Paper and Packaging
We aim to be as conscious about the materials we use for our packaging as we are with our fashion collections, and are constantly looking for innovative ways to minimise our use of single use and virgin plastic and paper.
Paper production can contribute to deforestation. Since 2012, we have only used paper that is either FSC-certified or made from at least 50% recycled content in our packaging. We are committed to ensuring that the paper we use does not support the degradation or destruction of forest ecosystems, and that all of the wood and paper we use comes from sustainably certified sources.
We endeavour tirelessly to minimise the amount of plastic that we use and stopped using PVC in 2010. In 2018, we signed the Ellen MacArthur Foundation’s New Plastic Economy Global Commitment – pledging to drastically reduce the plastic we use and that, by 2025, all the plastic that we do use will be recycled, recyclable or compostable.
We have also joined Fashion for Good’s polybag collection pilot scheme, trialling the collection of clear plastic garment bags from our London store and sending them for recycling.
The Pack4Good Position Statement
We recognise that single-use packaging currently exerts an impact on ecosystems at the resource extraction point, during production and at disposal. Addressing this requires a holistic approach that does not increase pressure on one globally vital ecosystem (like forests) in order to reduce the pressure on another, such as oceans. It is both imperative and possible to create changes in packaging use, sourcing, production and end-of-product-use management to support the shift away from single-use plastics and enable conservation of ancient and endangered forests concurrently.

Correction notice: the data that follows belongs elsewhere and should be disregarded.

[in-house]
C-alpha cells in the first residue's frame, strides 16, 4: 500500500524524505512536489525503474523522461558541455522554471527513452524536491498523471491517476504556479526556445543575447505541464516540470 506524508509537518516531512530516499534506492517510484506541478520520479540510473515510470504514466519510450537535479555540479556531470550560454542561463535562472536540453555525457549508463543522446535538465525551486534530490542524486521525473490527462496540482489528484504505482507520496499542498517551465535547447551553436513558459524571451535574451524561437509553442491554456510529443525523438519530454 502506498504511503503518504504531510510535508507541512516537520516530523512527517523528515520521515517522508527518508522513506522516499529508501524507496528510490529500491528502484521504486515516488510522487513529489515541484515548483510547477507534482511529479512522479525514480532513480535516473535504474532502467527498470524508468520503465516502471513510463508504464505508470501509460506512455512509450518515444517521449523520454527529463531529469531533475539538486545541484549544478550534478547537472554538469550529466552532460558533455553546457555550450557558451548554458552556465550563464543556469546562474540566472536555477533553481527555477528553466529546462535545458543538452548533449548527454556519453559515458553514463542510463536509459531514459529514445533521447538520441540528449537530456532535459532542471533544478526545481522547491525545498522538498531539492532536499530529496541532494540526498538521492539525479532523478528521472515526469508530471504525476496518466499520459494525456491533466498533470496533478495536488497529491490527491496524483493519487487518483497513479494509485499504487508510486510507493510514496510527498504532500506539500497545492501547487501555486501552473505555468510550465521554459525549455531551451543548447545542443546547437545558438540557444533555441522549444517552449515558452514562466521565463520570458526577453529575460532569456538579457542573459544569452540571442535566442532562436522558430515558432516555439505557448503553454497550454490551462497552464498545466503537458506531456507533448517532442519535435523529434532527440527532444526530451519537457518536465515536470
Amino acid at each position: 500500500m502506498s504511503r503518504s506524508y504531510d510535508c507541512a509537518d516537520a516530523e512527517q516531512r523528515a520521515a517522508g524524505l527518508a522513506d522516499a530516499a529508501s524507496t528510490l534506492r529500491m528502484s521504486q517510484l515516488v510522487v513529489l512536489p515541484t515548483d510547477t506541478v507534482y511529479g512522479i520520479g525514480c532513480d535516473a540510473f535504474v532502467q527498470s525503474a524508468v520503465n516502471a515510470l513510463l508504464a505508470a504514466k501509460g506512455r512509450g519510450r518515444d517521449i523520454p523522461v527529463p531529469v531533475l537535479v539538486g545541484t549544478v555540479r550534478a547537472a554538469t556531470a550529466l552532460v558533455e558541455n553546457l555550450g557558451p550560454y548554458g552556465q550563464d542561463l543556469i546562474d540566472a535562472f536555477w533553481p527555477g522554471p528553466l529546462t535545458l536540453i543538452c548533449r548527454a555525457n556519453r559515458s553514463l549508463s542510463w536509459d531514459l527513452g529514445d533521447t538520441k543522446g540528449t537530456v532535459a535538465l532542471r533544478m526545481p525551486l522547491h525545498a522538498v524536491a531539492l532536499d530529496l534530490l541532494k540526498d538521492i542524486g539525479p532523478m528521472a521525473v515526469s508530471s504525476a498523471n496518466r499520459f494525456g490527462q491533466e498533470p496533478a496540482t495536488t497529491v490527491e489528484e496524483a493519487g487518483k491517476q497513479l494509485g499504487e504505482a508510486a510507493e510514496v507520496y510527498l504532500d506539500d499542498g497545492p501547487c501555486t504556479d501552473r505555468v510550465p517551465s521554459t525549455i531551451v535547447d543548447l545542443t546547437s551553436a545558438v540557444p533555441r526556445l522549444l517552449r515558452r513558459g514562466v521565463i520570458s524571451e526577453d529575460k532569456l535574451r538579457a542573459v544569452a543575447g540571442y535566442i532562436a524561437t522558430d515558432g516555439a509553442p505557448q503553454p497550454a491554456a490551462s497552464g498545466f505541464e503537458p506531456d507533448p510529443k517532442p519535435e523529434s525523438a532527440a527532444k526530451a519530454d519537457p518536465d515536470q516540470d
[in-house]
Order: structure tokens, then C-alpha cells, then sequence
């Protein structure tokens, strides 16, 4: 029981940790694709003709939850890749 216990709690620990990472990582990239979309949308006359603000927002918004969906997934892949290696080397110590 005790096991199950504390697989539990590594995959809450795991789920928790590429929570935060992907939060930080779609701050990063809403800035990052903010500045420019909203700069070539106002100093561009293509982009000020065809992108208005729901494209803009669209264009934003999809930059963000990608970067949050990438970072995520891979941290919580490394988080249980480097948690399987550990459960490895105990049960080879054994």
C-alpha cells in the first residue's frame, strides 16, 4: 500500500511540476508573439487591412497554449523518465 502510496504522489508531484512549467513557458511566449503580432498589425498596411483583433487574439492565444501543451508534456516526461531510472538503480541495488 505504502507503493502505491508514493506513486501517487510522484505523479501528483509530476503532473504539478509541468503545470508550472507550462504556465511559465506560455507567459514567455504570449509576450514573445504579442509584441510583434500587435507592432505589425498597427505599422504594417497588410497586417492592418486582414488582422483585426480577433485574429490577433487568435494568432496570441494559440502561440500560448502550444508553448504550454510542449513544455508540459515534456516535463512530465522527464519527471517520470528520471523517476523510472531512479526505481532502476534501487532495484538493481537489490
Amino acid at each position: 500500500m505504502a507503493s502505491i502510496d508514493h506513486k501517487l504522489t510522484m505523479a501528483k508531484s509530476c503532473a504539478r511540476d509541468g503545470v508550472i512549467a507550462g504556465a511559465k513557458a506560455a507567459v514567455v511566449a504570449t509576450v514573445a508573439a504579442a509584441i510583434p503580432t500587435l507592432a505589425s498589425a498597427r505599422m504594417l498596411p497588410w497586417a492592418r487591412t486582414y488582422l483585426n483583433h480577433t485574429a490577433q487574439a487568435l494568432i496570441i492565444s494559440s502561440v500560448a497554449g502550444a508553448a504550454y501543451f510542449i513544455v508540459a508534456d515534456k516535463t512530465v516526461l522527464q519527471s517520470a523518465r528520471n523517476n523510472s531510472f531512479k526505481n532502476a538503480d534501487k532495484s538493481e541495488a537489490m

Therefore, Stella McCartney, as a supporting partner of Canopy’s Pack4Good Initiative, commits to:
- Ensuring the paper-based packaging we use does not include fibre sourced from ancient and endangered forests by end of year 2020
- Prioritising innovative packaging design to reduce overall material needs
- Giving preference to paper-based packaging with high-recycled content, specifically post-consumer waste content
- Encouraging our suppliers that are found to be sourcing from ancient and endangered forests to change their practices and/or re-evaluate our relationship with them
- Working with innovative companies and Canopy to continuously expand the availability and development of next-generation solutions with a focus on agricultural residues and post-consumer recycled content.
- Sourcing forest fibre from forests certified under the Forest Stewardship Council (FSC) system, including any plantation fibre when recycled fibre and agricultural residue fibre are unattainable
- Requesting that our suppliers recognise, respect and uphold human rights and acknowledge the right of Indigenous People and rural communities to give or withhold their Free, Prior and Informed Consent (FPIC)
- Supporting conservation solutions and seeking opportunities to inform the public on these issues and solutions through our marketing and communications
- Adopting specific targets and timelines by the end of 2020 to track and report on our progress
The New Plastics Economy Global Commitment
In 2018, we partnered with the Ellen MacArthur Foundation – joining hundreds of other signatories to its New Plastics Economy Global Commitment and setting goals for our plastic use that we aim to reach by 2025. We have pledged: to work to eliminate the plastic items we do not need; innovate so all plastics we do need are designed to be safely reused, recycled or composted; and circulate everything we use to keep it in the economy and out of the environment.
Polybag Collection Scheme
It’s estimated that 180 billion clear plastic polybags are produced globally every year. A huge volume of these single-use bags are used by the fashion industry in the form of garment bags and most are neither recycled nor made from recycled materials. In the UK, only 4% of plastic film packaging is recycled – with the rest being incinerated or sent to landfill.
In 2020, Stella McCartney joined other fashion brands in London by taking part in Fashion For Good’s pilot Polybag Collection scheme. Polybags from multiple stores across the city were collected, sorted and baled before being sent to be recycled.
Looking ahead, we hope every piece of polybag packaging that is collected will be recycled and turned into new clear film plastic – creating a circular loop that reduces waste and the use of virgin resources.